The Wilson Center’s Canada Institute and Kennan Institute, with the Center for Canadian Studies at Duke University, joined UNC Chapel Hill’s Center for Slavic, Eurasian, and East European Studies (CSEEES) to host Who “Owns” The Arctic?: An International and Interdisciplinary Conference on March 28, 2012 in Chapel Hill, North Carolina. The conference brought together policymakers, academics, students, and environmentalists to explore diverse issues related to Arctic resource and energy management from Russian, Canadian, American, and other perspectives.

“The Arctic lies at the nexus of critical global issues, including energy and the environment, global competitiveness, peace and security, and twenty-first-century strategic partnerships.” As countries around the globe continue to rely on a dwindling number of oil and gas reserves to serve their energy needs, the Arctic territory—parts of which remain unclaimed—will continue to be an area of intense geopolitical interest,” Dmitri Trenin and Pavel Baev write in their recent Carnegie Report. “Russia’s role in fostering either goodwill or rivalry will have implications for countries far from the Arctic’s icy waters.” According to Michael Byers, Professor and the Canada Research Chair in Global Politics and International Law at the University of British Columbia in Vancouver, the “real issue is over the continental shelves. Because they were once forests and dinosaurs, this is where the hydrocarbons are located. So the disputes that have arisen lately are about the fine detail of ownership – nobody can actually claim territory they’re not entitled to.”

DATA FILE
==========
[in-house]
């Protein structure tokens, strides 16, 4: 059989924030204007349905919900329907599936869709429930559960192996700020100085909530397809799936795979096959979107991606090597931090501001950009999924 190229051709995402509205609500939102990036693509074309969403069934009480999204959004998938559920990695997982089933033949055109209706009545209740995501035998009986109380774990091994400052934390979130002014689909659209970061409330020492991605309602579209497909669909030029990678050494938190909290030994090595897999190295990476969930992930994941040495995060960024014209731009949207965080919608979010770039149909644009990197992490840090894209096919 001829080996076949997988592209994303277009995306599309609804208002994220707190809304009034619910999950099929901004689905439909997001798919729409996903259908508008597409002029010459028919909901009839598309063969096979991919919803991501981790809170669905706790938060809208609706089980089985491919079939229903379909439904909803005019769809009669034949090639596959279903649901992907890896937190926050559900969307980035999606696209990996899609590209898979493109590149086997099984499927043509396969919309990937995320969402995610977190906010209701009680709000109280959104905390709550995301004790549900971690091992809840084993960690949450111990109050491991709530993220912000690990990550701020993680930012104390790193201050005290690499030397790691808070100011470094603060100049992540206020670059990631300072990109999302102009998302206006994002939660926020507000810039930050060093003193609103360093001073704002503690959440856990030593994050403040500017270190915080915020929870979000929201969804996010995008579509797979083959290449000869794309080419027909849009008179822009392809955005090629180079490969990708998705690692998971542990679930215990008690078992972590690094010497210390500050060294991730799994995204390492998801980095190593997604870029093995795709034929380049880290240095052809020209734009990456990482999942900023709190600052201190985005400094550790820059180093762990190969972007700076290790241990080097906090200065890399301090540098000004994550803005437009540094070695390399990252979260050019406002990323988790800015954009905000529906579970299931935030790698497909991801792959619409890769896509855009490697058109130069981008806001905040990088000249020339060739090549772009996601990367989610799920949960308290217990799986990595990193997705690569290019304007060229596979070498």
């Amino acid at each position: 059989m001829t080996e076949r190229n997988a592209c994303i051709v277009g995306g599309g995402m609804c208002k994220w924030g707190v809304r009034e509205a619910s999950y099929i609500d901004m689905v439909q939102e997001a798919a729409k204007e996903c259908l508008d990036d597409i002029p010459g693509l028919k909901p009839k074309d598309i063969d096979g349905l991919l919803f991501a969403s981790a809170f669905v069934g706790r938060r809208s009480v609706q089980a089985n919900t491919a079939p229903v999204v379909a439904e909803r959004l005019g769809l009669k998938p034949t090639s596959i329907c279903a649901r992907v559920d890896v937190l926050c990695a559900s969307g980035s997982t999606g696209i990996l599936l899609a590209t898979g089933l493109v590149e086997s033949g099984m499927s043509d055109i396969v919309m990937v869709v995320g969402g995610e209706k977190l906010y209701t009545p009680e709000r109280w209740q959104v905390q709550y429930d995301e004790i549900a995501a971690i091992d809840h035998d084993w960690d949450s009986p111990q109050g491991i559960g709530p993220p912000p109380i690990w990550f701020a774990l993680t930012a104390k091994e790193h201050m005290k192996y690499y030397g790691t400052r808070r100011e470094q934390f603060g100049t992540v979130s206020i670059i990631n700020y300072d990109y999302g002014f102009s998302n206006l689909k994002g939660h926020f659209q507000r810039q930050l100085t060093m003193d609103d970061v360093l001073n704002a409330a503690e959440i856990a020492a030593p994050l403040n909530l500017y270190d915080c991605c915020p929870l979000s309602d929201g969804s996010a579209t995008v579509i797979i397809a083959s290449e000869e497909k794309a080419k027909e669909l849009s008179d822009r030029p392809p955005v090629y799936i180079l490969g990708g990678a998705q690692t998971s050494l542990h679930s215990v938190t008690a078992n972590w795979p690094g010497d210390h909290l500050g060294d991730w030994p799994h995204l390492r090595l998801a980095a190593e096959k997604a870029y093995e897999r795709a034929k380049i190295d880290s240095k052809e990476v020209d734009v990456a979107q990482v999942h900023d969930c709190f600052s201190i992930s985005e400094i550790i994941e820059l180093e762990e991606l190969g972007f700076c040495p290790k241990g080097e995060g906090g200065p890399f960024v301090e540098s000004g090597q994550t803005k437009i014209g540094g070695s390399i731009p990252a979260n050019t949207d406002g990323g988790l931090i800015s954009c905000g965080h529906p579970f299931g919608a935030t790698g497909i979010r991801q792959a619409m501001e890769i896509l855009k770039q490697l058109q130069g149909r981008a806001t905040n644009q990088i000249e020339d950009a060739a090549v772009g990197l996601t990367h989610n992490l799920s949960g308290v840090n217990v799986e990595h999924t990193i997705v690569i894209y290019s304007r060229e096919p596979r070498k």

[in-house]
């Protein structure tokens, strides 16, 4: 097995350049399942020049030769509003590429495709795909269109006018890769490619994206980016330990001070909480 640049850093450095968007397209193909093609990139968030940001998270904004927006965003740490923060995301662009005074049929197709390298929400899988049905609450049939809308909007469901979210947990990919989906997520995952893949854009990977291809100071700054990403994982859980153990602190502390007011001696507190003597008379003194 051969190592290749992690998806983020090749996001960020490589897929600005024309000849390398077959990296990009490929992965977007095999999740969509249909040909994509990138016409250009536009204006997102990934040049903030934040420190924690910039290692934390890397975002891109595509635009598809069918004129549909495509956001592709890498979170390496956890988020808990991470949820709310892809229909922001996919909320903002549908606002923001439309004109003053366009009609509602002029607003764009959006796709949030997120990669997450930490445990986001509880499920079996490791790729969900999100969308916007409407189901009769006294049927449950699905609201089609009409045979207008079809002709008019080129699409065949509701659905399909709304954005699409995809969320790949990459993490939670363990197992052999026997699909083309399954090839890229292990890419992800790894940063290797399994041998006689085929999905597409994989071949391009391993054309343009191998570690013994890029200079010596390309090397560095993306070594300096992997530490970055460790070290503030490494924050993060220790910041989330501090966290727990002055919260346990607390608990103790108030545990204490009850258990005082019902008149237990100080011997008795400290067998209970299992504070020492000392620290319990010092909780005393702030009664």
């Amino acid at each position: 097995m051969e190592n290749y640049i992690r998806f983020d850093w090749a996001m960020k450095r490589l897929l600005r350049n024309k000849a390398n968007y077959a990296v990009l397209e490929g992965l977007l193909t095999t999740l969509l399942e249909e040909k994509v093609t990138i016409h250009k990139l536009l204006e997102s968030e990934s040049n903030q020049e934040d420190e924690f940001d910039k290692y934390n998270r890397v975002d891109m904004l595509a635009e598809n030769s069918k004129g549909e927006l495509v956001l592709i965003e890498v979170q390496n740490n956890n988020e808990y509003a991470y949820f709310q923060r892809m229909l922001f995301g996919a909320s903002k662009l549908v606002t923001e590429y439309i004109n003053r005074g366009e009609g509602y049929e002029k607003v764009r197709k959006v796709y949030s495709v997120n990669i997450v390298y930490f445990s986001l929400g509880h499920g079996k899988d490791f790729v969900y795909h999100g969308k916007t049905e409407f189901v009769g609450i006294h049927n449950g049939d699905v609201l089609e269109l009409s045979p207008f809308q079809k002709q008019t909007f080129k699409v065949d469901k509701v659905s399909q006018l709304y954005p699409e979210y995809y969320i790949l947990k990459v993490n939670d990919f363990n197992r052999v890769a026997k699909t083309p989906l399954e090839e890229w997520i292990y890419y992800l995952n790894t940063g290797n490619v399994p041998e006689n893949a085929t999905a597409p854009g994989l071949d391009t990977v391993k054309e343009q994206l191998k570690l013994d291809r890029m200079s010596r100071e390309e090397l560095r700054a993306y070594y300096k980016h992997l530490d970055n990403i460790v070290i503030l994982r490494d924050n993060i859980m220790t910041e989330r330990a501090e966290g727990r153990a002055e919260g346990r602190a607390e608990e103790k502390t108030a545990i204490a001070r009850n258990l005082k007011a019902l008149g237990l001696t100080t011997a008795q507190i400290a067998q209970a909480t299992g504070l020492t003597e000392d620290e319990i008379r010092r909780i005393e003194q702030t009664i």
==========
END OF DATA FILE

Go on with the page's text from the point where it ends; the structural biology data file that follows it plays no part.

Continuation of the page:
As oil and natural gas supplies from traditional sources decline, exploration and development shift to previously remote places. The interests of governments, multinational corporations, and environmental groups often clash over the Arctic.